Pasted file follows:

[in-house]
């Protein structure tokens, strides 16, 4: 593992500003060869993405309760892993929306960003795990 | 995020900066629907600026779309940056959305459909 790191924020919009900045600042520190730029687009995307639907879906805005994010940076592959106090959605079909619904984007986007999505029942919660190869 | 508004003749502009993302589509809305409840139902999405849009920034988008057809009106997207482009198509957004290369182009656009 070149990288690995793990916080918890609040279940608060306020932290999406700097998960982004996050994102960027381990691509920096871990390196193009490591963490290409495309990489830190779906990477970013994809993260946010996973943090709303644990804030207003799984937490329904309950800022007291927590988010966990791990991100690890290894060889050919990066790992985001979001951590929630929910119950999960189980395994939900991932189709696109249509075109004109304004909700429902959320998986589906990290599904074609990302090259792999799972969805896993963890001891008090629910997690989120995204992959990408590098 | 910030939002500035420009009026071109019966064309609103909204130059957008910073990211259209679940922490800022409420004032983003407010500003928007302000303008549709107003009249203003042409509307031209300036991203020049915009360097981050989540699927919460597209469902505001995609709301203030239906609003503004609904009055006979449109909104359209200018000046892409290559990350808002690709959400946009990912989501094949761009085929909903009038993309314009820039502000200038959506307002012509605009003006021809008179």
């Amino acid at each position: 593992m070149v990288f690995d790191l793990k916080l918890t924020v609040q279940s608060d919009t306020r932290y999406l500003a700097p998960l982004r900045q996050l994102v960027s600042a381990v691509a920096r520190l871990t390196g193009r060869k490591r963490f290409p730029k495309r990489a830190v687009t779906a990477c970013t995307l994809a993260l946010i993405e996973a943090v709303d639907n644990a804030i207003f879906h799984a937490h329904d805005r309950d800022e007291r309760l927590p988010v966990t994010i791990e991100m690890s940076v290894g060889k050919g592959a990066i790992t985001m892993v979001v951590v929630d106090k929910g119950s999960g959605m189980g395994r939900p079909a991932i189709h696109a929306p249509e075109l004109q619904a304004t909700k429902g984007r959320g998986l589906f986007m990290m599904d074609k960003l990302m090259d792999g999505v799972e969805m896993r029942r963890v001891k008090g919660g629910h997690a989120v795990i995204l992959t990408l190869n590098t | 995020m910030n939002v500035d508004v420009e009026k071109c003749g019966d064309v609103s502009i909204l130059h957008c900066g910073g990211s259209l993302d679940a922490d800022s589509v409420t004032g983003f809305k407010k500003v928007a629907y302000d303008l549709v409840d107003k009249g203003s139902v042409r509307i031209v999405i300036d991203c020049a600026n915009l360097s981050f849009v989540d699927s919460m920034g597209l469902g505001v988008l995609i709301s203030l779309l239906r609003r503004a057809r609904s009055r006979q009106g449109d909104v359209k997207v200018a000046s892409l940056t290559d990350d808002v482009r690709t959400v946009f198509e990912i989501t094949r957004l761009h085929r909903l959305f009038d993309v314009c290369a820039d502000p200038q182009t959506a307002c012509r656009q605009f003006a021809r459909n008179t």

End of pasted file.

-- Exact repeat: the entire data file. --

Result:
[in-house]
């Protein structure tokens, strides 16, 4: 593992500003060869993405309760892993929306960003795990 | 995020900066629907600026779309940056959305459909 790191924020919009900045600042520190730029687009995307639907879906805005994010940076592959106090959605079909619904984007986007999505029942919660190869 | 508004003749502009993302589509809305409840139902999405849009920034988008057809009106997207482009198509957004290369182009656009 070149990288690995793990916080918890609040279940608060306020932290999406700097998960982004996050994102960027381990691509920096871990390196193009490591963490290409495309990489830190779906990477970013994809993260946010996973943090709303644990804030207003799984937490329904309950800022007291927590988010966990791990991100690890290894060889050919990066790992985001979001951590929630929910119950999960189980395994939900991932189709696109249509075109004109304004909700429902959320998986589906990290599904074609990302090259792999799972969805896993963890001891008090629910997690989120995204992959990408590098 | 910030939002500035420009009026071109019966064309609103909204130059957008910073990211259209679940922490800022409420004032983003407010500003928007302000303008549709107003009249203003042409509307031209300036991203020049915009360097981050989540699927919460597209469902505001995609709301203030239906609003503004609904009055006979449109909104359209200018000046892409290559990350808002690709959400946009990912989501094949761009085929909903009038993309314009820039502000200038959506307002012509605009003006021809008179």
């Amino acid at each position: 593992m070149v990288f690995d790191l793990k916080l918890t924020v609040q279940s608060d919009t306020r932290y999406l500003a700097p998960l982004r900045q996050l994102v960027s600042a381990v691509a920096r520190l871990t390196g193009r060869k490591r963490f290409p730029k495309r990489a830190v687009t779906a990477c970013t995307l994809a993260l946010i993405e996973a943090v709303d639907n644990a804030i207003f879906h799984a937490h329904d805005r309950d800022e007291r309760l927590p988010v966990t994010i791990e991100m690890s940076v290894g060889k050919g592959a990066i790992t985001m892993v979001v951590v929630d106090k929910g119950s999960g959605m189980g395994r939900p079909a991932i189709h696109a929306p249509e075109l004109q619904a304004t909700k429902g984007r959320g998986l589906f986007m990290m599904d074609k960003l990302m090259d792999g999505v799972e969805m896993r029942r963890v001891k008090g919660g629910h997690a989120v795990i995204l992959t990408l190869n590098t | 995020m910030n939002v500035d508004v420009e009026k071109c003749g019966d064309v609103s502009i909204l130059h957008c900066g910073g990211s259209l993302d679940a922490d800022s589509v409420t004032g983003f809305k407010k500003v928007a629907y302000d303008l549709v409840d107003k009249g203003s139902v042409r509307i031209v999405i300036d991203c020049a600026n915009l360097s981050f849009v989540d699927s919460m920034g597209l469902g505001v988008l995609i709301s203030l779309l239906r609003r503004a057809r609904s009055r006979q009106g449109d909104v359209k997207v200018a000046s892409l940056t290559d990350d808002v482009r690709t959400v946009f198509e990912i989501t094949r957004l761009h085929r909903l959305f009038d993309v314009c290369a820039d502000p200038q182009t959506a307002c012509r656009q605009f003006a021809r459909n008179t």